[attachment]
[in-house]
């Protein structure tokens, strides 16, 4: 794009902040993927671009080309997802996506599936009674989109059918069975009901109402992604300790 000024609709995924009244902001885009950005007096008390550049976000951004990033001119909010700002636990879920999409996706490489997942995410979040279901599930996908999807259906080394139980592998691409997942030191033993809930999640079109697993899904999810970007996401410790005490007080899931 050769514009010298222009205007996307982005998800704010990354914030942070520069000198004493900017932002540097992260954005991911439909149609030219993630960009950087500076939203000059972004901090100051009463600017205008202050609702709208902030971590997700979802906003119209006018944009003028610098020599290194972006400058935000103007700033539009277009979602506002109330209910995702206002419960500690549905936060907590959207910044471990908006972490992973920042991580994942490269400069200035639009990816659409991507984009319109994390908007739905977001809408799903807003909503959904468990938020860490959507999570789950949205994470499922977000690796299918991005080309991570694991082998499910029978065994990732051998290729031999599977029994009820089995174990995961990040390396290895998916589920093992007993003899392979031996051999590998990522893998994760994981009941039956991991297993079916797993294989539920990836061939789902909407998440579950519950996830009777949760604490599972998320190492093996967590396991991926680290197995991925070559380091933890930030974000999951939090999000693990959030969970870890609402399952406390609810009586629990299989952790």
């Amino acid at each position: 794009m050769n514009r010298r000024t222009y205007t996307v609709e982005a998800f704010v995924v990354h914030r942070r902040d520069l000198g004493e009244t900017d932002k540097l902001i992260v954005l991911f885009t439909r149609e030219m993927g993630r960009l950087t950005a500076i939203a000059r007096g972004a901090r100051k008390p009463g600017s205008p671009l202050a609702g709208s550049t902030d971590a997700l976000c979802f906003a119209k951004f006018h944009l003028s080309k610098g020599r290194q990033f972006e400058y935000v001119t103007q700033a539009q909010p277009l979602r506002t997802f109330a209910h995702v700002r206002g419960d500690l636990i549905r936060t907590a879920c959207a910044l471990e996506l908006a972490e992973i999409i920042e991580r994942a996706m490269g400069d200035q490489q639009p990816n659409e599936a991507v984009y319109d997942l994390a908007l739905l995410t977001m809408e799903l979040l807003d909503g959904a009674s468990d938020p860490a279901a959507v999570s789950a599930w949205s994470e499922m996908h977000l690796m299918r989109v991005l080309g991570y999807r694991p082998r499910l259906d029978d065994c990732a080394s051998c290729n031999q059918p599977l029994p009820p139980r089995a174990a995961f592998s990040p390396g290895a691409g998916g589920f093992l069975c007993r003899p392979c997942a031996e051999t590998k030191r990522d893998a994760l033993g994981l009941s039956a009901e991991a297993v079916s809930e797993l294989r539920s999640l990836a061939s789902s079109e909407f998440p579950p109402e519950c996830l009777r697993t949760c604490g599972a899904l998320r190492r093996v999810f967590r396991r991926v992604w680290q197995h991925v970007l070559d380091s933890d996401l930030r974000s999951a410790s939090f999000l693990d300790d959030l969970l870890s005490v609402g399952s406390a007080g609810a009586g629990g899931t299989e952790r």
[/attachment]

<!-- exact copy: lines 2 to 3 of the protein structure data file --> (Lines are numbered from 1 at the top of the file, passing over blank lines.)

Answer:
């Protein structure tokens, strides 16, 4: 794009902040993927671009080309997802996506599936009674989109059918069975009901109402992604300790 000024609709995924009244902001885009950005007096008390550049976000951004990033001119909010700002636990879920999409996706490489997942995410979040279901599930996908999807259906080394139980592998691409997942030191033993809930999640079109697993899904999810970007996401410790005490007080899931 050769514009010298222009205007996307982005998800704010990354914030942070520069000198004493900017932002540097992260954005991911439909149609030219993630960009950087500076939203000059972004901090100051009463600017205008202050609702709208902030971590997700979802906003119209006018944009003028610098020599290194972006400058935000103007700033539009277009979602506002109330209910995702206002419960500690549905936060907590959207910044471990908006972490992973920042991580994942490269400069200035639009990816659409991507984009319109994390908007739905977001809408799903807003909503959904468990938020860490959507999570789950949205994470499922977000690796299918991005080309991570694991082998499910029978065994990732051998290729031999599977029994009820089995174990995961990040390396290895998916589920093992007993003899392979031996051999590998990522893998994760994981009941039956991991297993079916797993294989539920990836061939789902909407998440579950519950996830009777949760604490599972998320190492093996967590396991991926680290197995991925070559380091933890930030974000999951939090999000693990959030969970870890609402399952406390609810009586629990299989952790």
């Amino acid at each position: 794009m050769n514009r010298r000024t222009y205007t996307v609709e982005a998800f704010v995924v990354h914030r942070r902040d520069l000198g004493e009244t900017d932002k540097l902001i992260v954005l991911f885009t439909r149609e030219m993927g993630r960009l950087t950005a500076i939203a000059r007096g972004a901090r100051k008390p009463g600017s205008p671009l202050a609702g709208s550049t902030d971590a997700l976000c979802f906003a119209k951004f006018h944009l003028s080309k610098g020599r290194q990033f972006e400058y935000v001119t103007q700033a539009q909010p277009l979602r506002t997802f109330a209910h995702v700002r206002g419960d500690l636990i549905r936060t907590a879920c959207a910044l471990e996506l908006a972490e992973i999409i920042e991580r994942a996706m490269g400069d200035q490489q639009p990816n659409e599936a991507v984009y319109d997942l994390a908007l739905l995410t977001m809408e799903l979040l807003d909503g959904a009674s468990d938020p860490a279901a959507v999570s789950a599930w949205s994470e499922m996908h977000l690796m299918r989109v991005l080309g991570y999807r694991p082998r499910l259906d029978d065994c990732a080394s051998c290729n031999q059918p599977l029994p009820p139980r089995a174990a995961f592998s990040p390396g290895a691409g998916g589920f093992l069975c007993r003899p392979c997942a031996e051999t590998k030191r990522d893998a994760l033993g994981l009941s039956a009901e991991a297993v079916s809930e797993l294989r539920s999640l990836a061939s789902s079109e909407f998440p579950p109402e519950c996830l009777r697993t949760c604490g599972a899904l998320r190492r093996v999810f967590r396991r991926v992604w680290q197995h991925v970007l070559d380091s933890d996401l930030r974000s999951a410790s939090f999000l693990d300790d959030l969970l870890s005490v609402g399952s406390a007080g609810a009586g629990g899931t299989e952790r």